Do You Provoke Your Partner?

5 habits you may not realize are creating conflict in your relationship.

I often tell couples I work with to avoid playing the blame game. It tends to be pretty easy for many of us to list off the things our partner is doing wrong or to describe how they provoke us. However, few of us take as much time to examine the patterns we engage in that provoke our partner. 

Investigating the patterns that may be pushing our partner away or creating conflict is a worthy endeavor. While this is not about blaming or turning against ourselves, it is about taking 100 percent power over our half of the dynamic. When we do, our interactions with our partner may shift for the better a lot more than we expect.

Exploring the ways we provoke actually offers us a tremendous amount of insight into ourselves. Many of our relationship patterns are learned from our personal history. From our earliest relationships, past experiences and hurtful ways we were treated influence how we expect relationships to work and others to behave. We may not realize it, but we actually engage in behaviors that help to recreate old, familiar scenarios, even if they were unpleasant or painful.

I often ask people who are describing something that annoyed them about their partner what they did right before their partner reacted. Once again, this isn’t about taking the blame for our partner’s actions. It’s about getting to know the sneaky self-sabotaging patterns we engage in that may be perpetuating problems in our relationships. Here are some of the common behaviors people have caught on to that have helped them change their ways of relating for the better.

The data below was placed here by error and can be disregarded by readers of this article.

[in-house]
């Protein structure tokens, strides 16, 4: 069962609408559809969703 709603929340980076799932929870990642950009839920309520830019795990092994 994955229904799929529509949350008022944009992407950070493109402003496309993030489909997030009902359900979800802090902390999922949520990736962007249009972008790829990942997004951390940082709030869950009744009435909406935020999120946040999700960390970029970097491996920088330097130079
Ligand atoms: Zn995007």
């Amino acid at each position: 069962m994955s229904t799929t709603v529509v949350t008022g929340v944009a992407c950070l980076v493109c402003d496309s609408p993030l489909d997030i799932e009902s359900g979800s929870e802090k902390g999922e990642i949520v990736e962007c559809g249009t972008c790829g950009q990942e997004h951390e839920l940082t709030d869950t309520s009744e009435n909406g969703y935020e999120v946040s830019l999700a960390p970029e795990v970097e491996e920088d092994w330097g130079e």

1. Withholding Things Your Partner Appreciates

While it may not feel obvious to us at first, upon digging deeper, we can start to catch on to ways we withhold from our partner in daily life. Whether it’s an act of affection, a moment of eye contact, or our full attention while they tell us a story, there are many ways we can overlook our partner and deny them the small acts of warmth that make them feel seen or acknowledged.

We may not notice this withholding, or we may feel justified in it. For instance, many people use stonewalling or withholding to punish their partner for things that have bothered them. “He’s been so distracted lately. Why should I get off my phone and ask about his day?” “All she wants to talk about are practical things. I’m just going to steer clear of her for a while.” This tit-for-tat way of relating winds up leading to a self-fulfilling prophecy of each person pushing their partner away. Both people feel denied by the other, and no one is willing to put their guard down and simply be kind to the other.

When we first get together, we take notice of the things we do that light our partner up. We delight in taking these actions and are generous with ourselves. As we lock into more negative behavior patterns with our partner, we tend to let these things fall by the wayside. We then wonder where all those sweet, loving feelings went. In reality, it often takes very little to soften our partner and ignite feelings of love and appreciation. A small act of warmth and recognition goes a long way. If we notice a resistance in ourselves to do something that brings our partner joy, that could be a sign we’re afraid or resisting closeness for reasons that have more to do with us than our partner.

2. Complaining About or Criticizing Your Partner